BBC wants its shows available on iPlayer for at least 12 months in bid to compete with rivals

The BBC wants to show all of its programmes on iPlayer for a minimum of 12 months after they are aired.

The broadcaster has appealed to Ofcom to lift its current ‘arbitrary limit’ which means programmes are taken off iPlayer after 30 days. 

The broadcaster has launched a consultation into its proposals, which would see it move away from being seen as a catch-up service and allow it to compete with its rivals including Netflix and Amazon Prime.

Currently  ‘arbitrary limit’ that means shows must come off iPlayer after 30 days – saying it needs them up for a year to compete with Netflix and Amazon Prime

It also wishes to offer more complete series box sets and favourites from the BBC archive.

‘We know that in the future BBC iPlayer will be the main way many people will want to watch the BBC,’ said Charlotte Moore, director of content at the BBC.

‘It already is for many younger viewers. These changes are about ensuring we continue to deliver value for money to licence fee payers – and meet expectations of viewers who want to watch full series whenever they choose to.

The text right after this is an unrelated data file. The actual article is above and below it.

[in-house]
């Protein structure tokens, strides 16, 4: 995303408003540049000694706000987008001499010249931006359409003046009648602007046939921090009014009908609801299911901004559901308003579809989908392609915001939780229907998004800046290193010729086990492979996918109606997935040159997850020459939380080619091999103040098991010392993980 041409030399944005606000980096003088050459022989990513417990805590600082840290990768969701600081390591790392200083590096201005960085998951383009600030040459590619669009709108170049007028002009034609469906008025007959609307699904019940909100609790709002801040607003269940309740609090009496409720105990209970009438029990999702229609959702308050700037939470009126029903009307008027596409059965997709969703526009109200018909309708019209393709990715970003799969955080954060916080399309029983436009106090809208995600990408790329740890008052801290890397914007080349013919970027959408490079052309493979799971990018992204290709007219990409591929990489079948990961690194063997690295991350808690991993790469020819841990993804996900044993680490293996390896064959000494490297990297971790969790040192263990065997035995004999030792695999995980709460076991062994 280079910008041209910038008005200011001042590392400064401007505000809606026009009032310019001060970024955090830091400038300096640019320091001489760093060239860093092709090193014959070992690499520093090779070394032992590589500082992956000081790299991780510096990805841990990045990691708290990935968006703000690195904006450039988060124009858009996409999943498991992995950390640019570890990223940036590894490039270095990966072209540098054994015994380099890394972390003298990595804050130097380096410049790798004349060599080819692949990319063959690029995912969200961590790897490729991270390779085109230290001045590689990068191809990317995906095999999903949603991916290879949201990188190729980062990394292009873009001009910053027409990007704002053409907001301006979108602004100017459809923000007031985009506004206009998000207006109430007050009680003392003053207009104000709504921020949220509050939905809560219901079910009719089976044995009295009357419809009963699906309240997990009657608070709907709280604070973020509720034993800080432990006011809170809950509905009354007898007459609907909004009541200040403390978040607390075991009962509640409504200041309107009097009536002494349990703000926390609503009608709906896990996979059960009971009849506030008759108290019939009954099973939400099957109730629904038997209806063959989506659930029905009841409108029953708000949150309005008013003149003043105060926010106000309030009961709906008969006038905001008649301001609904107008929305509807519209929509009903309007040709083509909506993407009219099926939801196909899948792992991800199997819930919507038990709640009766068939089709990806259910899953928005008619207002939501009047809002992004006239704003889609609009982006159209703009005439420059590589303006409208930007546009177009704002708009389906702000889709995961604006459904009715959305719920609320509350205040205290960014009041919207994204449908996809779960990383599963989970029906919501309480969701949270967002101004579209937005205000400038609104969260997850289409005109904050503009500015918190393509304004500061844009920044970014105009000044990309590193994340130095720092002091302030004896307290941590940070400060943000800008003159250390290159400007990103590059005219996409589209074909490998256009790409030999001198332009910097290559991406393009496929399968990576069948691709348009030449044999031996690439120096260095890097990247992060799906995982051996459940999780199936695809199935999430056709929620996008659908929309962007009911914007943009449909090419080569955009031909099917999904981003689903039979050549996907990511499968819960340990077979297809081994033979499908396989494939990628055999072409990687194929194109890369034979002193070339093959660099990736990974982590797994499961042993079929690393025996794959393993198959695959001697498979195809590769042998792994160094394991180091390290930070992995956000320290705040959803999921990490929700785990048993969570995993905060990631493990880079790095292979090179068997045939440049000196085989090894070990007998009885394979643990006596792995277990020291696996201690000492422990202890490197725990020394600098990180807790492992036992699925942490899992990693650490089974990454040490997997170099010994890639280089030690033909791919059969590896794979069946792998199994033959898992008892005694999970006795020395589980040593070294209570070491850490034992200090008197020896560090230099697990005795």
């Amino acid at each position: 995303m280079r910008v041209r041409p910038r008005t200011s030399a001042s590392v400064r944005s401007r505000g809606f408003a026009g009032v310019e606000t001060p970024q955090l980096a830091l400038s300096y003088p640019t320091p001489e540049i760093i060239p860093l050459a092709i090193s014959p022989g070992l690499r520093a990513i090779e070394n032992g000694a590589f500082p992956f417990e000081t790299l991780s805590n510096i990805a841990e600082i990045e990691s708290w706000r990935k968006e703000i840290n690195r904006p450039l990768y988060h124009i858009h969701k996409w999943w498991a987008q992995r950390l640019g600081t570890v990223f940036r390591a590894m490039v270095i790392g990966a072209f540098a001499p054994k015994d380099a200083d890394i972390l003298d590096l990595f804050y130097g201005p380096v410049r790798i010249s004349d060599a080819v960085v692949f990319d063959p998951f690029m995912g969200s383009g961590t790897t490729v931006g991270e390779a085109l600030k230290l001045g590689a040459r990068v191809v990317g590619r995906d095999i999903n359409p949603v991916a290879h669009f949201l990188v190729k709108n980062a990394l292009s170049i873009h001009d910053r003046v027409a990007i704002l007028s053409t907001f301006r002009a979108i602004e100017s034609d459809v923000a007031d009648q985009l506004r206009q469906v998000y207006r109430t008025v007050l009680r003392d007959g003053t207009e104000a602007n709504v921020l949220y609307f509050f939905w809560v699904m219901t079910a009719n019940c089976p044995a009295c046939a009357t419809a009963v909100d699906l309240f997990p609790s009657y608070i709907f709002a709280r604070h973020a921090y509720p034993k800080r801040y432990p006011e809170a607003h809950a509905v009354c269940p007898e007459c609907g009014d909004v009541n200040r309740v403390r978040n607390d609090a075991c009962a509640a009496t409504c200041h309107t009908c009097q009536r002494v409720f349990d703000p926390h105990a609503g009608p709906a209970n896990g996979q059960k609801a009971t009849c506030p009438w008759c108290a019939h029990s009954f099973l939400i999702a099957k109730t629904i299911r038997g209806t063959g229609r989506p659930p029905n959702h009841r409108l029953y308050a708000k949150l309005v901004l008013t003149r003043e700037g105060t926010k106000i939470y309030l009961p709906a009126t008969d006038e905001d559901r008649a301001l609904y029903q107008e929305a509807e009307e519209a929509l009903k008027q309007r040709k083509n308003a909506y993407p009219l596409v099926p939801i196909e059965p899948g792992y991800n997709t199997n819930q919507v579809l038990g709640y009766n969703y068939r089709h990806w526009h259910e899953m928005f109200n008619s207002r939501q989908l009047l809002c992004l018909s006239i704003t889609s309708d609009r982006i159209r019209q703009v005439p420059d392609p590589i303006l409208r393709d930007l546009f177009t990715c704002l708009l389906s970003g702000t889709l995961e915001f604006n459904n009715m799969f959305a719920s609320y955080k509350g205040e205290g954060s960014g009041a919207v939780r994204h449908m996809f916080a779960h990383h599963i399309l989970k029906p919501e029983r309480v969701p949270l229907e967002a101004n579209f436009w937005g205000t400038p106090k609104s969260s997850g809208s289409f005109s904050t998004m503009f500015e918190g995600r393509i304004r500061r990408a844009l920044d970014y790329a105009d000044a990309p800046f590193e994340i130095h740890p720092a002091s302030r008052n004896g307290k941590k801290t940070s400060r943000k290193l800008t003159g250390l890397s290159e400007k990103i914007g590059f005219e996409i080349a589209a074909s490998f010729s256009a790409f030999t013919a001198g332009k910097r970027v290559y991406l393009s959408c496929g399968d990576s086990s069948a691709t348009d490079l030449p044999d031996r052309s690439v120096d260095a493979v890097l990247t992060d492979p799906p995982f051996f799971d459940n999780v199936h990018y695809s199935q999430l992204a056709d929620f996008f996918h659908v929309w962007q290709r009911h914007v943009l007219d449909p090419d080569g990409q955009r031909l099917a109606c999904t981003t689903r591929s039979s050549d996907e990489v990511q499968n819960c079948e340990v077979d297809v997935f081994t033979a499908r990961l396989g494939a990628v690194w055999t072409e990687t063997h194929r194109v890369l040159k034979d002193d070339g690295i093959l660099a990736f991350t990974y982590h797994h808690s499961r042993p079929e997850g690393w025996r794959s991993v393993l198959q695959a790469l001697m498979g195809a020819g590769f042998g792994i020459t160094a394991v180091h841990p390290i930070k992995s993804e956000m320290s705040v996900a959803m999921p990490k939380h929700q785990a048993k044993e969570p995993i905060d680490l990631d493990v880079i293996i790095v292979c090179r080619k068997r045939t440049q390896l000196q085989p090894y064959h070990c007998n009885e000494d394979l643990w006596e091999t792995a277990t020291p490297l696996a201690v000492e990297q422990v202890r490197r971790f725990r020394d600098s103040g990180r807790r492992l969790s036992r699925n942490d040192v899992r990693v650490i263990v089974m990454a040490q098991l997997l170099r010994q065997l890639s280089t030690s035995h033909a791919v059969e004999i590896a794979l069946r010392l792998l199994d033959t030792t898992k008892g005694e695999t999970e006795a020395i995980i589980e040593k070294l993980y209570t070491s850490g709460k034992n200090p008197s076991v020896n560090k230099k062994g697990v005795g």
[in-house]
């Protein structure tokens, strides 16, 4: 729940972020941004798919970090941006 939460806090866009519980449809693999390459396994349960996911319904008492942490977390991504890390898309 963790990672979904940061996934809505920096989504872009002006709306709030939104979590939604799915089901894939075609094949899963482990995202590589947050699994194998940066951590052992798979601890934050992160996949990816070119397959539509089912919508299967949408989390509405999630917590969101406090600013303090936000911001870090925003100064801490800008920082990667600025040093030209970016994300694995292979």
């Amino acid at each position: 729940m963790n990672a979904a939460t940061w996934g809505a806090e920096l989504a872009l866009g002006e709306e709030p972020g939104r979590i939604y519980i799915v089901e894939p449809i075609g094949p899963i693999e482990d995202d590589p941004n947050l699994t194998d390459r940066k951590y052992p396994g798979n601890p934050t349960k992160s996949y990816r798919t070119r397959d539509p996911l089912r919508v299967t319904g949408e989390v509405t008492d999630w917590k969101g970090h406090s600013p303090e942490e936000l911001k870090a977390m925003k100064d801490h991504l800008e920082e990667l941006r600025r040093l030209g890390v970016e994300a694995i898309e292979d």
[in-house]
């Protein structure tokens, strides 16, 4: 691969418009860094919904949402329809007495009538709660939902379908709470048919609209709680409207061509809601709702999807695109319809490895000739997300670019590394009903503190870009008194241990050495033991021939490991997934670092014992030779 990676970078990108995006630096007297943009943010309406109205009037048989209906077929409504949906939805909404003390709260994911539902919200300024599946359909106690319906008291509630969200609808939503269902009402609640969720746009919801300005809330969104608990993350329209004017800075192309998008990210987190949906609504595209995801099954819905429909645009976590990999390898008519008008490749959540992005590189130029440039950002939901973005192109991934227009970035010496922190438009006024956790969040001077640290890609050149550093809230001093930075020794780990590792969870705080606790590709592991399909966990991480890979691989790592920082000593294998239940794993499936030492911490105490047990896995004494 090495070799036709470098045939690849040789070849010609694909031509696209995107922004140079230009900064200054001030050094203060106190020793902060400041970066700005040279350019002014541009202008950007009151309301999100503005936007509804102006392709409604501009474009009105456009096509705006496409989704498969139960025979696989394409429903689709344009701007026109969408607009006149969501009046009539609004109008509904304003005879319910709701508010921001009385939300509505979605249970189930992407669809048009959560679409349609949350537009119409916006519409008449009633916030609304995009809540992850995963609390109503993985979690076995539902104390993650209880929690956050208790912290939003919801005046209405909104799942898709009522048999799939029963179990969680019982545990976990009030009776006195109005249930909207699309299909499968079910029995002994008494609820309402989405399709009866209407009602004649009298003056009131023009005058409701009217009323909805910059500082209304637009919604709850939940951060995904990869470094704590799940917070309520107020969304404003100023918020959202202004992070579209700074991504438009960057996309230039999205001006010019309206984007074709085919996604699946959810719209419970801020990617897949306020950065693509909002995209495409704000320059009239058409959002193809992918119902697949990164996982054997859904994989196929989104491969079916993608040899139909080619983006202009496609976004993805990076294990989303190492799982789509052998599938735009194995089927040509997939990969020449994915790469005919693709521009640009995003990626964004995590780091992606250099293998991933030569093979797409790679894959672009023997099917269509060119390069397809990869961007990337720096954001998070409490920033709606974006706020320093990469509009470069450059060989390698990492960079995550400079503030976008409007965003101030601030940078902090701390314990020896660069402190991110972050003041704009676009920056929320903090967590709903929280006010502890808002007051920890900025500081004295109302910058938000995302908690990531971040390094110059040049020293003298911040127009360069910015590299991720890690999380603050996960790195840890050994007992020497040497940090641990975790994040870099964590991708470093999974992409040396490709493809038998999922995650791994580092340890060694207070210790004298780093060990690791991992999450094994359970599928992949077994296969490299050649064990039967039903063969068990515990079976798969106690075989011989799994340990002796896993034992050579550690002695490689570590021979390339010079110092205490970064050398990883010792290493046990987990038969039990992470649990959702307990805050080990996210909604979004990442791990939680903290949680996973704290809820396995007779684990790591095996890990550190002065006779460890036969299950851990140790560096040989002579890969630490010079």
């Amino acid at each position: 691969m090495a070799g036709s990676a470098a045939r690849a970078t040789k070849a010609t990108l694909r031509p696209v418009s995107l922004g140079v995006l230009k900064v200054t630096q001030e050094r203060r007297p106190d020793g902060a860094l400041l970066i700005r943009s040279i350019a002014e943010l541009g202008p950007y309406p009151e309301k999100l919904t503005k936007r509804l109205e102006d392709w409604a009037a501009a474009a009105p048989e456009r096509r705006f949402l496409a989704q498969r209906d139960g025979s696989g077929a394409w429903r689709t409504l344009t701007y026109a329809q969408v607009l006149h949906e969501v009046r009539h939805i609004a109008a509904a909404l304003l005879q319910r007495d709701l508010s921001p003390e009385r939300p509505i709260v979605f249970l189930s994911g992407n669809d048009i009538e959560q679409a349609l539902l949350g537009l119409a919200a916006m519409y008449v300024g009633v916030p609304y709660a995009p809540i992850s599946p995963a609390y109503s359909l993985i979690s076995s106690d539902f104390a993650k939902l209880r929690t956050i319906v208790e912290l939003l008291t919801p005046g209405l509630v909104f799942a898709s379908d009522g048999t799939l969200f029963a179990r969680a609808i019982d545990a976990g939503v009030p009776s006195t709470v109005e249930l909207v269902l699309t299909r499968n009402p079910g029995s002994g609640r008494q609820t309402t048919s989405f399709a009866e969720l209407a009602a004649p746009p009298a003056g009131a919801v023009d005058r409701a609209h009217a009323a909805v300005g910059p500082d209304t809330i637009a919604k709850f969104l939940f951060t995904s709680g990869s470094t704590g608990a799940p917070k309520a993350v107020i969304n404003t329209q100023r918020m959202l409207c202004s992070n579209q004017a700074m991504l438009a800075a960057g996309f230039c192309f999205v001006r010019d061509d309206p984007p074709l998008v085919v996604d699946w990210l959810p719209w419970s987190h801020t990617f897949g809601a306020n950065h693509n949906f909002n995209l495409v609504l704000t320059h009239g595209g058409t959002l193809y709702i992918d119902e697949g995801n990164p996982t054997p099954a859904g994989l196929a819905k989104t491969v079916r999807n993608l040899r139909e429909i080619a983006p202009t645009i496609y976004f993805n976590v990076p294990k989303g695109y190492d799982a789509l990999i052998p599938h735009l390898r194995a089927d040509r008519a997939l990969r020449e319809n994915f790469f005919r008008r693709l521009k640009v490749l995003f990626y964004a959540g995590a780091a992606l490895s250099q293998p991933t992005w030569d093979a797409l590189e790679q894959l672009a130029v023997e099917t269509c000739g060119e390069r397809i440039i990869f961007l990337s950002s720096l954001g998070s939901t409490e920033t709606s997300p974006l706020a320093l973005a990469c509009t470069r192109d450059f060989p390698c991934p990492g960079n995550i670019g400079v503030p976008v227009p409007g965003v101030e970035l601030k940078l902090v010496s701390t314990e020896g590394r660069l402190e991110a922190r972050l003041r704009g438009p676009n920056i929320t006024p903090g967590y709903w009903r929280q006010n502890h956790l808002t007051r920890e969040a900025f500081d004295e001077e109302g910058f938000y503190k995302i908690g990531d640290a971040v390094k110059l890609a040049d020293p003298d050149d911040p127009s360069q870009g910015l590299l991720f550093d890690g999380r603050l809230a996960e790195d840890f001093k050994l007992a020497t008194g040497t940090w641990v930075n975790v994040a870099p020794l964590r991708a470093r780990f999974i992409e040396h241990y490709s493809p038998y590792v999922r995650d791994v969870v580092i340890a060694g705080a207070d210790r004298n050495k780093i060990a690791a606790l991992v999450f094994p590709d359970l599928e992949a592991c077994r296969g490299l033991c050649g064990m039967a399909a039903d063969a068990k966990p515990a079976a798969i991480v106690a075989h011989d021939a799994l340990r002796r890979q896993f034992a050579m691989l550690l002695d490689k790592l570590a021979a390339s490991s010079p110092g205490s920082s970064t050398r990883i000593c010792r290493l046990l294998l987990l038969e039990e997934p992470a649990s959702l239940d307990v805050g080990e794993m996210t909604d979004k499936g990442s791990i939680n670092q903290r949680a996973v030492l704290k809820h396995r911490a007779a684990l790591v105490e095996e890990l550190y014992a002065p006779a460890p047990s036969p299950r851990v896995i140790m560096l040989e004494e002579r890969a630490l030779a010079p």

‘It’s also important that regulation recognises that there should be a level playing field for public service broadcasters – to ensure British stories are being told for British audiences.’

If the BBC gets its way it would be able to provide a similar service to its its rivals including Netflix and Amazon Prime – which make programmes available for a long period of time.

The move comes as more people turn to video on demand services, instead of traditional linear viewing broadcast on TV at a set time.

The BBC has been experimenting with making more of its content available on iPlayer for longer, by making previous box sets for series such as Luther available online during the latest season 

It also has successfully launched programmes on iPlayer such as Killing Eve. 

The consultation which launched today is aimed at Industry stakeholders aand ends on February 15.

Stakeholders are being asked for their thoughts on the public value of enhanced availability and the potential impact on competition. 

Tony Hall, BBC director general, has previously said that the broadcaster needs to transform to remain relevant.

He said: ‘This transformation is essential. Without it, the BBC will look increasingly analogue in a digital world, and small against giant global competition.’

Last year saw the lowest TV ratings for a Christmas Day since records began, with the most watched programme, Call The Midwife on BBC1, attracting just 8.7 million. 

 

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